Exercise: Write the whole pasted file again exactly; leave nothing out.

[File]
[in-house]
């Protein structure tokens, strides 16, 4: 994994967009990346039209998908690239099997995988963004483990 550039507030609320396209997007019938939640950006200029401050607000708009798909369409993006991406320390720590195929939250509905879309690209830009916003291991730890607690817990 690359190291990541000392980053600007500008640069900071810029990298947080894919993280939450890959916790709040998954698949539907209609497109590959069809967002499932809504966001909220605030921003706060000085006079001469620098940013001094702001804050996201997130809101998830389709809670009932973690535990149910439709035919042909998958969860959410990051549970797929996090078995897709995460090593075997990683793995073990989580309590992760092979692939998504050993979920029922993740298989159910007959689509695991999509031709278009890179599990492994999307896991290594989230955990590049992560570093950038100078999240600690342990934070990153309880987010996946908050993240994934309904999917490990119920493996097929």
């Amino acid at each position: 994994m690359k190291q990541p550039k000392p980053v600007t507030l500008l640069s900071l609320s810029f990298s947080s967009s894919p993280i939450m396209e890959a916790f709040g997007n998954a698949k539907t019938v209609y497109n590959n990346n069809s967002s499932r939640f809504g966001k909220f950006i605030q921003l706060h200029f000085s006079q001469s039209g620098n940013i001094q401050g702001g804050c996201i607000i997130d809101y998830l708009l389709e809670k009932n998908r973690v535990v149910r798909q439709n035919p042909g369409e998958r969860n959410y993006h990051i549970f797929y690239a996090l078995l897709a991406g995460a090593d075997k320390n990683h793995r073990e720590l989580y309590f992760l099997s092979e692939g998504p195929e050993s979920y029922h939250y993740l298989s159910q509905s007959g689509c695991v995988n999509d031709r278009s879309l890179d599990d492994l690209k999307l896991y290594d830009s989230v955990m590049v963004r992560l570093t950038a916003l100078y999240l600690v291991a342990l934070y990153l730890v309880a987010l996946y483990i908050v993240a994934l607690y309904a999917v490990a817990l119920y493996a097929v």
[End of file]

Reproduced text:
[in-house]
């Protein structure tokens, strides 16, 4: 994994967009990346039209998908690239099997995988963004483990 550039507030609320396209997007019938939640950006200029401050607000708009798909369409993006991406320390720590195929939250509905879309690209830009916003291991730890607690817990 690359190291990541000392980053600007500008640069900071810029990298947080894919993280939450890959916790709040998954698949539907209609497109590959069809967002499932809504966001909220605030921003706060000085006079001469620098940013001094702001804050996201997130809101998830389709809670009932973690535990149910439709035919042909998958969860959410990051549970797929996090078995897709995460090593075997990683793995073990989580309590992760092979692939998504050993979920029922993740298989159910007959689509695991999509031709278009890179599990492994999307896991290594989230955990590049992560570093950038100078999240600690342990934070990153309880987010996946908050993240994934309904999917490990119920493996097929």
């Amino acid at each position: 994994m690359k190291q990541p550039k000392p980053v600007t507030l500008l640069s900071l609320s810029f990298s947080s967009s894919p993280i939450m396209e890959a916790f709040g997007n998954a698949k539907t019938v209609y497109n590959n990346n069809s967002s499932r939640f809504g966001k909220f950006i605030q921003l706060h200029f000085s006079q001469s039209g620098n940013i001094q401050g702001g804050c996201i607000i997130d809101y998830l708009l389709e809670k009932n998908r973690v535990v149910r798909q439709n035919p042909g369409e998958r969860n959410y993006h990051i549970f797929y690239a996090l078995l897709a991406g995460a090593d075997k320390n990683h793995r073990e720590l989580y309590f992760l099997s092979e692939g998504p195929e050993s979920y029922h939250y993740l298989s159910q509905s007959g689509c695991v995988n999509d031709r278009s879309l890179d599990d492994l690209k999307l896991y290594d830009s989230v955990m590049v963004r992560l570093t950038a916003l100078y999240l600690v291991a342990l934070y990153l730890v309880a987010l996946y483990i908050v993240a994934l607690y309904a999917v490990a817990l119920y493996a097929v």